I had the honor earlier this month to be a presenter in a webinar as an alumni of the National Security Language Initiative for Youth program (NSLI-Y). NSLI-Y is a scholarship offered to American high school students by the US Department of State to allow students to study abroad and learn languages rarely taught in American schools. I had the good fortune to be awarded a semester abroad in Egypt to study Arabic my senior year of high school. From then on, the rest is history. I returned to Egypt in the years following my NSLI-Y experience for both study and work. I carry the lessons I learned abroad at that formative time in everything that I do. Without this program I may never have considered applying for a Fulbright, and I certainly wouldn’t be where I am today.
When Katy, fellow alumni of my program, asked me to do this presentation, I was very flattered that she thought I was a good example of an alumni doing community service. At first I wasn’t sure what to say because I don’t go out every weekend giving blood and volunteering at soup kitchens. However, the more I thought about it, giving back to the community is really what drives me in much of what I do. I’m certainly not researching ecological agriculture for the money or fame. While I know I am just a drop in the bucket, I am doing my best to be a darn good drop. I am so grateful that at this point in my life my equivalent of a job, my research and internship, fulfills my personal need to contribute meaningful to my community. Because of this I don’t have to compartmentalize “giving back” and “working.” Putting together this presentation I realized how important this integration of service into my day job and life is to me. I hope I can do my best to maintain this balance throughout my life, because I think it might just be the key to happiness…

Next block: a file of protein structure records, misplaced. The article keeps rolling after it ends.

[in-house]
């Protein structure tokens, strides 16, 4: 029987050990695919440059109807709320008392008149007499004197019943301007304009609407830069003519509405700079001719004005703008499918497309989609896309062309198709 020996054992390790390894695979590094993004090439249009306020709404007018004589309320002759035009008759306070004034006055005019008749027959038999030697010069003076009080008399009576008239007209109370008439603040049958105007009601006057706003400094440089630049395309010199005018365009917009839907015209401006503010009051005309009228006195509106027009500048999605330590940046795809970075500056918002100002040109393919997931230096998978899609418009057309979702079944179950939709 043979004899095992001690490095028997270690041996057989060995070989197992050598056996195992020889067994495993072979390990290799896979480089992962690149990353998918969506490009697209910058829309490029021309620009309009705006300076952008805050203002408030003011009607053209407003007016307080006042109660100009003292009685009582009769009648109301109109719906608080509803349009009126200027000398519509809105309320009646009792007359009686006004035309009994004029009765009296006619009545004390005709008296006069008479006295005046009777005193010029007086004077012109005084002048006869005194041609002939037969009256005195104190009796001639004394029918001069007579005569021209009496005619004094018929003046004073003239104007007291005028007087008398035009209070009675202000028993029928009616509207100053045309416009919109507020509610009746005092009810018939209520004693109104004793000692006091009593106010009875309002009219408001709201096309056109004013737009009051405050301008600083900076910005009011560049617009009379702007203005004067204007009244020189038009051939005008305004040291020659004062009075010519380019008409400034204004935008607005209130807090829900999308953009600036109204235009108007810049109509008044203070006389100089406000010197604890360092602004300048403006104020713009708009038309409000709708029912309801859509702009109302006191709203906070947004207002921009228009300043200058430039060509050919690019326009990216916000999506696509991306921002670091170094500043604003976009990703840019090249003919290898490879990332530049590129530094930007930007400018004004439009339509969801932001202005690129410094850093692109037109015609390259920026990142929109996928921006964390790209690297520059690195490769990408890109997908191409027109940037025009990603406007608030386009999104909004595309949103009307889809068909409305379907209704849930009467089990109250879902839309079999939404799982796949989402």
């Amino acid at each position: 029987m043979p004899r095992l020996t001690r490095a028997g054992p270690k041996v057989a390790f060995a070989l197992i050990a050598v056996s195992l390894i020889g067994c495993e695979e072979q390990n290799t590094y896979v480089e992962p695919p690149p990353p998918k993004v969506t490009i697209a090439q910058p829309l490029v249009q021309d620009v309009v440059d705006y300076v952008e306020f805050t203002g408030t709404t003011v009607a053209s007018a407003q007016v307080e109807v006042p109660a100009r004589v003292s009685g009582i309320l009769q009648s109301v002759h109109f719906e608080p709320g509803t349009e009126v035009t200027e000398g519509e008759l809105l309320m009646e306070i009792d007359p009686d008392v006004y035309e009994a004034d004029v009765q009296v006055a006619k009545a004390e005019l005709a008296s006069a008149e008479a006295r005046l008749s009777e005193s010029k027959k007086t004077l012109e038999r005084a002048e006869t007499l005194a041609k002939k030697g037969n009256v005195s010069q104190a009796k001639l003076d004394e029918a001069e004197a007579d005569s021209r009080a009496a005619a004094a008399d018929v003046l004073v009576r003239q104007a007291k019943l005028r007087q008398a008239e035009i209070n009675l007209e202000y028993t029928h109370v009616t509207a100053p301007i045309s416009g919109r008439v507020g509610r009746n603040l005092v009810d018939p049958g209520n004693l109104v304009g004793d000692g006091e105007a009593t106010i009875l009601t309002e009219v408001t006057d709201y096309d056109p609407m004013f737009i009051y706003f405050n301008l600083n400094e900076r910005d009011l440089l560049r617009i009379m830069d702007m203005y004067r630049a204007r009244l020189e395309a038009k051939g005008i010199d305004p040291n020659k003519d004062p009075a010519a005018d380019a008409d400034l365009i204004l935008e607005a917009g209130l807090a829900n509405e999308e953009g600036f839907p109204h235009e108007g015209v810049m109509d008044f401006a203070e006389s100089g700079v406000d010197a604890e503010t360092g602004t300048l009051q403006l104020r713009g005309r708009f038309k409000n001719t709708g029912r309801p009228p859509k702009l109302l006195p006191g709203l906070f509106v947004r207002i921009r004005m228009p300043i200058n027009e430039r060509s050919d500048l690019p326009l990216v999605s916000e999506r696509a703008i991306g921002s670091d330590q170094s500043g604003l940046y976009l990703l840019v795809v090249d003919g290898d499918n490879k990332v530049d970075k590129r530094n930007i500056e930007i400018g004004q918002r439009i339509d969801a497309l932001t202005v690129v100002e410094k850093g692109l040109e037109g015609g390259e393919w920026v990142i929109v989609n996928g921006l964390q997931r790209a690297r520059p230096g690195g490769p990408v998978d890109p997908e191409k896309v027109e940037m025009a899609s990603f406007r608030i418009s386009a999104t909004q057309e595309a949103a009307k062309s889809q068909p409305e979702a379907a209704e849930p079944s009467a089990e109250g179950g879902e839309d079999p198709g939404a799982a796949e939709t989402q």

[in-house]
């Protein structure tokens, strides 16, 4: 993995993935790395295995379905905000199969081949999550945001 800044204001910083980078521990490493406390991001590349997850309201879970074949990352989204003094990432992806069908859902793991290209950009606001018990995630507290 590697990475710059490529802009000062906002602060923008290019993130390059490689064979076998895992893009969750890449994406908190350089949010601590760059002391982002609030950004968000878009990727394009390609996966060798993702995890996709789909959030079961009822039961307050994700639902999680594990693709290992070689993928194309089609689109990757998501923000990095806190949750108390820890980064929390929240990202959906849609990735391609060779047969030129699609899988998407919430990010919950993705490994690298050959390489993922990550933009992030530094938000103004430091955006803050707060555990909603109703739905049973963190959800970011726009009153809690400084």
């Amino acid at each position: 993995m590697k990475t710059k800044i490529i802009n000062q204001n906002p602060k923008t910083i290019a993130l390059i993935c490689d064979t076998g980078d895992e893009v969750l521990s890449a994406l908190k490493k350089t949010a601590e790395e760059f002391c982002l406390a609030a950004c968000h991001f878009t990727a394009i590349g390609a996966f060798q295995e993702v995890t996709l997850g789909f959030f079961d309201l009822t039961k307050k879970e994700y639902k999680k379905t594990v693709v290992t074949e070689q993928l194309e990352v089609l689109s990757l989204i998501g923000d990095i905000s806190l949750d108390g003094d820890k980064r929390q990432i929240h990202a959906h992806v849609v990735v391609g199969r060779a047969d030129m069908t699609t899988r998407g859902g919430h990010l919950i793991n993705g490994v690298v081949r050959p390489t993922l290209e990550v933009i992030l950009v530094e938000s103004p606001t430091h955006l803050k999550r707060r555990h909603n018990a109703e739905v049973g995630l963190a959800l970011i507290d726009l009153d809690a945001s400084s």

I was also excited to do this presentation because I want to show the young students out there that no experience pigeon-holes you, it only gives you more wisdom to draw upon. Many of my peers in NSLI-Y were set on foreign policy and working for the CIA even as high schoolers, but I never doubted I would have a career in environmental sciences. Though I differ from my peers, my experience in Egypt has been put to good use in my environmental career. Many people give me strange looks when I tell them about my background in the Middle East, and they all wonder what it has to do with alternative agriculture in Canada. The beauty of world we live in is that everything is interconnected. I have no doubt in my mind that the things I learned in Egypt are making me better at my job here in Alberta.
If you are interested in more details about my journey from the Sahara to Red Deer, and how I believe the experiences are linked, check out my webinar segment below:
See the whole webinar and find more information here.